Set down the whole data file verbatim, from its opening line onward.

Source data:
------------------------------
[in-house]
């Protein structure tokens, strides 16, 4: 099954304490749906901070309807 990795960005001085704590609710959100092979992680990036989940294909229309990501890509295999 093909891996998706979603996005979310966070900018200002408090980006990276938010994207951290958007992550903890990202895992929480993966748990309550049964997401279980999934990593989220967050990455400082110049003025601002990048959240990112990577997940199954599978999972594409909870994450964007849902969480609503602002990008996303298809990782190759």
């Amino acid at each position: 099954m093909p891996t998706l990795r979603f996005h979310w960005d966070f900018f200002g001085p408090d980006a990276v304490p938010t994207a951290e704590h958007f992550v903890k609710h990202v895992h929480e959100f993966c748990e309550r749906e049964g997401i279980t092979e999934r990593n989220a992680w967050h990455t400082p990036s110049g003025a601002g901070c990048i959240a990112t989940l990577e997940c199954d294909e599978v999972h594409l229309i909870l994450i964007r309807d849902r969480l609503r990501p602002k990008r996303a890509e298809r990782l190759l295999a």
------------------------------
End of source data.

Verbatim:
[in-house]
């Protein structure tokens, strides 16, 4: 099954304490749906901070309807 990795960005001085704590609710959100092979992680990036989940294909229309990501890509295999 093909891996998706979603996005979310966070900018200002408090980006990276938010994207951290958007992550903890990202895992929480993966748990309550049964997401279980999934990593989220967050990455400082110049003025601002990048959240990112990577997940199954599978999972594409909870994450964007849902969480609503602002990008996303298809990782190759």
């Amino acid at each position: 099954m093909p891996t998706l990795r979603f996005h979310w960005d966070f900018f200002g001085p408090d980006a990276v304490p938010t994207a951290e704590h958007f992550v903890k609710h990202v895992h929480e959100f993966c748990e309550r749906e049964g997401i279980t092979e999934r990593n989220a992680w967050h990455t400082p990036s110049g003025a601002g901070c990048i959240a990112t989940l990577e997940c199954d294909e599978v999972h594409l229309i909870l994450i964007r309807d849902r969480l609503r990501p602002k990008r996303a890509e298809r990782l190759l295999a």